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Ruff, Ibaragi-ken, 22.8.10 | by Tobias Hayashi Photography
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Ruff, Ibaragi-ken, 22.8.10

Yesterday I had one of the best single days of birdwatching since I arrived in Japan. Once again, it was out birding with Kaz and his group, this time in search of waders.


The day started out slowly at Yatsu-higata, with wader numbers low. We did manage to rack up Terek Sandpiper (actually a new bird for me, both here in Japan and in Australia), Little Ringed Plover (again new, rather embarrassing seeing how common they are), a few Red-necked Stints, Lesser Sand Plover, Ruddy Turnstone, Grey-tailed Tattler, Great Knot, Bar-tailed Godwit and Common Greenshank. Just before we were leaving, Kaz found an unusual egret which he reckoned was probably a Chinese Egret (very rare visitor). I got some crappy photos, but they didn't really prove anything, and it was a rather borderline bird if anything. Hard to tell from Little Egrets in winter plumage.


Then it was off to Ibaragi-ken to find some freshwater waders. And boy, was that amazing! We stopped on the way to pick up Japanese Reed Bunting and Japanese Grassbird, before heading to our first set of rice paddies. Here, on 3 rectangular, water-filled paddies, we picked waders such as this Ruff (again, a first, uncommon here), Pacific Golden Plover, Marsh Sandpiper (supposedly uncommon, but quite a few), Wood Sandpiper (again, a first in both Oz and here), Oriental Pratincole, Greater Painted Snipe (again, a tick, hard to find and uncommon), one Grey-headed Lapwing (again, a tick and rare in this part of Japan).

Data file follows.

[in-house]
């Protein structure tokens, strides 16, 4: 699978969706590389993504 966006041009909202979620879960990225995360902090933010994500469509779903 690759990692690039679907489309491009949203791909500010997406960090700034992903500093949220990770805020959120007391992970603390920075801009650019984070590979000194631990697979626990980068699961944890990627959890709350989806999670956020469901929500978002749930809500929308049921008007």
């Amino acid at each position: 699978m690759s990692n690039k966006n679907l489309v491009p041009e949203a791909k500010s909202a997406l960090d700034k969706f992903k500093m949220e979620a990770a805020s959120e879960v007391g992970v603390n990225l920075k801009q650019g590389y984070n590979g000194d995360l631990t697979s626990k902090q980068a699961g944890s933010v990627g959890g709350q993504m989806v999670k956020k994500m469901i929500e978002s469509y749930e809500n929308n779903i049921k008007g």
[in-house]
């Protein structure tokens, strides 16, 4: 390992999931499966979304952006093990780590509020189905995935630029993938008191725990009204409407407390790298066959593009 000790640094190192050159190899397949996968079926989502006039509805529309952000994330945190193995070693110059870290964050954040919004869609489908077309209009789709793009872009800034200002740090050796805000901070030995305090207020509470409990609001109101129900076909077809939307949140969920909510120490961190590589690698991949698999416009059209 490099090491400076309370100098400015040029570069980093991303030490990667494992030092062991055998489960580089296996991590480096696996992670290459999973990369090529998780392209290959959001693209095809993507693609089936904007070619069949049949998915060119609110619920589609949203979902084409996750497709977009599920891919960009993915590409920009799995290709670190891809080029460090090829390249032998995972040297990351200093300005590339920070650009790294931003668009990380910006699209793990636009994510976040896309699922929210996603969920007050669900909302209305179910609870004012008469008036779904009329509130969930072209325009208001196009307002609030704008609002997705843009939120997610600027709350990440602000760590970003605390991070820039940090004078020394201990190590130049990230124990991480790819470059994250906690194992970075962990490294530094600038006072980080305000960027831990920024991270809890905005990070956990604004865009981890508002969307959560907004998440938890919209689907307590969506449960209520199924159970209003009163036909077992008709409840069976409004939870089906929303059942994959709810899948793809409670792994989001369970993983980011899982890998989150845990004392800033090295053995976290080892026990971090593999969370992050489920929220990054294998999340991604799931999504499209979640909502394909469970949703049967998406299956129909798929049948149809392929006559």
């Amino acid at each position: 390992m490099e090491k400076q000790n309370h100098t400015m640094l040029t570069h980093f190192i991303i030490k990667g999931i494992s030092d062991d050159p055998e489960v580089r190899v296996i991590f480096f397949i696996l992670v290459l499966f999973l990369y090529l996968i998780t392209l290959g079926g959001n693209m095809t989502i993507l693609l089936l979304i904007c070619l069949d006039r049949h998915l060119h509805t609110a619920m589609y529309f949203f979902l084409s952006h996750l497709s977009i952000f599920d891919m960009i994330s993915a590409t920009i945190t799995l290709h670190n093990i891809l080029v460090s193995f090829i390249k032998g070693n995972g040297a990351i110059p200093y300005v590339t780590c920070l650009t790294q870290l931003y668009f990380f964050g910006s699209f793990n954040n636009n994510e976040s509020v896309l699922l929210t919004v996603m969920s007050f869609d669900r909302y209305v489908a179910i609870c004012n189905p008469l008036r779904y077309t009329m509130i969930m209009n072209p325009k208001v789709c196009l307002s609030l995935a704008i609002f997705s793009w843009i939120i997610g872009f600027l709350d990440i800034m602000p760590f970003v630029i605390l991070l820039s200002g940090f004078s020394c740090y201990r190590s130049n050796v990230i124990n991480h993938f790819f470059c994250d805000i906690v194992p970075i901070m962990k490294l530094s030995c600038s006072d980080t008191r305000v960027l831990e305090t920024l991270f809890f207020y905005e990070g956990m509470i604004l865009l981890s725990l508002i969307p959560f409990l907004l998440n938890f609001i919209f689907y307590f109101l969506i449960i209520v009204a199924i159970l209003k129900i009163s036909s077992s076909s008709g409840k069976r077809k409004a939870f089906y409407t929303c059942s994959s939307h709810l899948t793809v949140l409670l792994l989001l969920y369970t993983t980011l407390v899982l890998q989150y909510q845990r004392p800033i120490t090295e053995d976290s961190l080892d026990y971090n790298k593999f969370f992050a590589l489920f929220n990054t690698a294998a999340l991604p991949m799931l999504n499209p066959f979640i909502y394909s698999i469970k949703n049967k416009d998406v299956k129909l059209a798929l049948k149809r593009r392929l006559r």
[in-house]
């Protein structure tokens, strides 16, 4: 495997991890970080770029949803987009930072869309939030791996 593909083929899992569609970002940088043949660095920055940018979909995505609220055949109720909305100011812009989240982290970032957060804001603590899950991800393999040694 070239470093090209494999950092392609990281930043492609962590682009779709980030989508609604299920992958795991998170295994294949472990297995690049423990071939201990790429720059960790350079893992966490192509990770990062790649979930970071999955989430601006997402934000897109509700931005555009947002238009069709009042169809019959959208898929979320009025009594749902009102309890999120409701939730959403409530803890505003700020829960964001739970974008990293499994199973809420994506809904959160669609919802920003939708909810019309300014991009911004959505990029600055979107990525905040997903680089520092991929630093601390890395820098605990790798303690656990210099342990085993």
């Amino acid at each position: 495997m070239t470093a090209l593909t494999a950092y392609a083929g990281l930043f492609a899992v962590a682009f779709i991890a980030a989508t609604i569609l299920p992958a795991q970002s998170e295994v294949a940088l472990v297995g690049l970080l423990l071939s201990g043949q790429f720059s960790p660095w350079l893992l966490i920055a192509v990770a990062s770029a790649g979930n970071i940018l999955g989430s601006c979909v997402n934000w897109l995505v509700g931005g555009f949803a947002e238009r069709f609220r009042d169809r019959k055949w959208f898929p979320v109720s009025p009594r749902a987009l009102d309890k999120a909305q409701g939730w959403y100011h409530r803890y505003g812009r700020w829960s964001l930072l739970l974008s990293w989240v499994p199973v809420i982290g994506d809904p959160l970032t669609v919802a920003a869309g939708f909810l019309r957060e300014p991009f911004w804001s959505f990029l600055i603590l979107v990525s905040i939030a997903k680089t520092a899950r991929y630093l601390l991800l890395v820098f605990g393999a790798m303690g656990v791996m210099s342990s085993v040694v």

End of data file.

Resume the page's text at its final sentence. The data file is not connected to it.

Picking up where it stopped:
Then it was off to the second paddy, where things just got better. Cattle Egrets were a first, but birds like Long-toed Stint (again, a first, uncommon), Sharp-tailed Sandpiper (common in Australia, but uncommon here) were amongst the many many Little Ringed Plovers. We even managed to get onto a very skulking and extremely hard to locate Temminck's Sint in adult plumage, a very distinctive bird. And at the end of the day, just as the sun was setting, we were having a debate about the ID of 3 snipe hiding in the grasses in one of the paddies. We agreed that they didn't look like either Common or Latham's so they will go down as probably Swinhoe's Snipe. But it is almost impossible to get a positive ID on them unless you get great views of their tail feathers.


In all, an amazing day. It was fairly hot, continuing in the trend of recent weeks, but it just went to show that if you know where to go, the birds will be there. I think I got something like 12+ new birds for Japan in there, quite amazing given that I have already seen around 210 prior to yesterday. Amazing.

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Taken on August 21, 2010